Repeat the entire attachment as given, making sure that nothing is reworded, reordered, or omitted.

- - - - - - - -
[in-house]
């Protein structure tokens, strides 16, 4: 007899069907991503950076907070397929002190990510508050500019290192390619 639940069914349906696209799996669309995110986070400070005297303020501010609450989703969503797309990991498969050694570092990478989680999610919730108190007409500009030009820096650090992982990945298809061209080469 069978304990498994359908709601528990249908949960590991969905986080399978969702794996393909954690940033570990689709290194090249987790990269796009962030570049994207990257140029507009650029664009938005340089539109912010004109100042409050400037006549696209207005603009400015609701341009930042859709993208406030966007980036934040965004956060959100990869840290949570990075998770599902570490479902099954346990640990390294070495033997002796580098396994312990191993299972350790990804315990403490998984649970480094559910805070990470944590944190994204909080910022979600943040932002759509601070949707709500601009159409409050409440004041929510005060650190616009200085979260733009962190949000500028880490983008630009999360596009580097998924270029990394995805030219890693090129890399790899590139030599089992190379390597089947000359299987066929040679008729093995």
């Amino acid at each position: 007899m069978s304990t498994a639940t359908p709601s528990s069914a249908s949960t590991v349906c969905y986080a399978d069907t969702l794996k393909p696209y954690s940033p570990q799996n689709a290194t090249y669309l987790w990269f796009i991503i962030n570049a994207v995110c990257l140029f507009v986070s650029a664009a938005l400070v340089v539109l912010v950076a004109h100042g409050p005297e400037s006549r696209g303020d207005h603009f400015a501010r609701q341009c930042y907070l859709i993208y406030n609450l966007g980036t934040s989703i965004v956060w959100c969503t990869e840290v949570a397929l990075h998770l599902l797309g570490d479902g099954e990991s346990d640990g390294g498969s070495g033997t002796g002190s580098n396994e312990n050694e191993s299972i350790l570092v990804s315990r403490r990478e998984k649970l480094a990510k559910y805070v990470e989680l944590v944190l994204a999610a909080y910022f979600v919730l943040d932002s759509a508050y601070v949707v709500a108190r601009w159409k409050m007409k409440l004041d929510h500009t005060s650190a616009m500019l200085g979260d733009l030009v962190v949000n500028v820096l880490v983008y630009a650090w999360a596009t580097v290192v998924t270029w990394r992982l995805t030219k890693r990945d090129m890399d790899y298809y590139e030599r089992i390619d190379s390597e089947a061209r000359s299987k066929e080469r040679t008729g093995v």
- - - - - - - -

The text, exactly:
[in-house]
């Protein structure tokens, strides 16, 4: 007899069907991503950076907070397929002190990510508050500019290192390619 639940069914349906696209799996669309995110986070400070005297303020501010609450989703969503797309990991498969050694570092990478989680999610919730108190007409500009030009820096650090992982990945298809061209080469 069978304990498994359908709601528990249908949960590991969905986080399978969702794996393909954690940033570990689709290194090249987790990269796009962030570049994207990257140029507009650029664009938005340089539109912010004109100042409050400037006549696209207005603009400015609701341009930042859709993208406030966007980036934040965004956060959100990869840290949570990075998770599902570490479902099954346990640990390294070495033997002796580098396994312990191993299972350790990804315990403490998984649970480094559910805070990470944590944190994204909080910022979600943040932002759509601070949707709500601009159409409050409440004041929510005060650190616009200085979260733009962190949000500028880490983008630009999360596009580097998924270029990394995805030219890693090129890399790899590139030599089992190379390597089947000359299987066929040679008729093995």
């Amino acid at each position: 007899m069978s304990t498994a639940t359908p709601s528990s069914a249908s949960t590991v349906c969905y986080a399978d069907t969702l794996k393909p696209y954690s940033p570990q799996n689709a290194t090249y669309l987790w990269f796009i991503i962030n570049a994207v995110c990257l140029f507009v986070s650029a664009a938005l400070v340089v539109l912010v950076a004109h100042g409050p005297e400037s006549r696209g303020d207005h603009f400015a501010r609701q341009c930042y907070l859709i993208y406030n609450l966007g980036t934040s989703i965004v956060w959100c969503t990869e840290v949570a397929l990075h998770l599902l797309g570490d479902g099954e990991s346990d640990g390294g498969s070495g033997t002796g002190s580098n396994e312990n050694e191993s299972i350790l570092v990804s315990r403490r990478e998984k649970l480094a990510k559910y805070v990470e989680l944590v944190l994204a999610a909080y910022f979600v919730l943040d932002s759509a508050y601070v949707v709500a108190r601009w159409k409050m007409k409440l004041d929510h500009t005060s650190a616009m500019l200085g979260d733009l030009v962190v949000n500028v820096l880490v983008y630009a650090w999360a596009t580097v290192v998924t270029w990394r992982l995805t030219k890693r990945d090129m890399d790899y298809y590139e030599r089992i390619d190379s390597e089947a061209r000359s299987k066929e080469r040679t008729g093995v």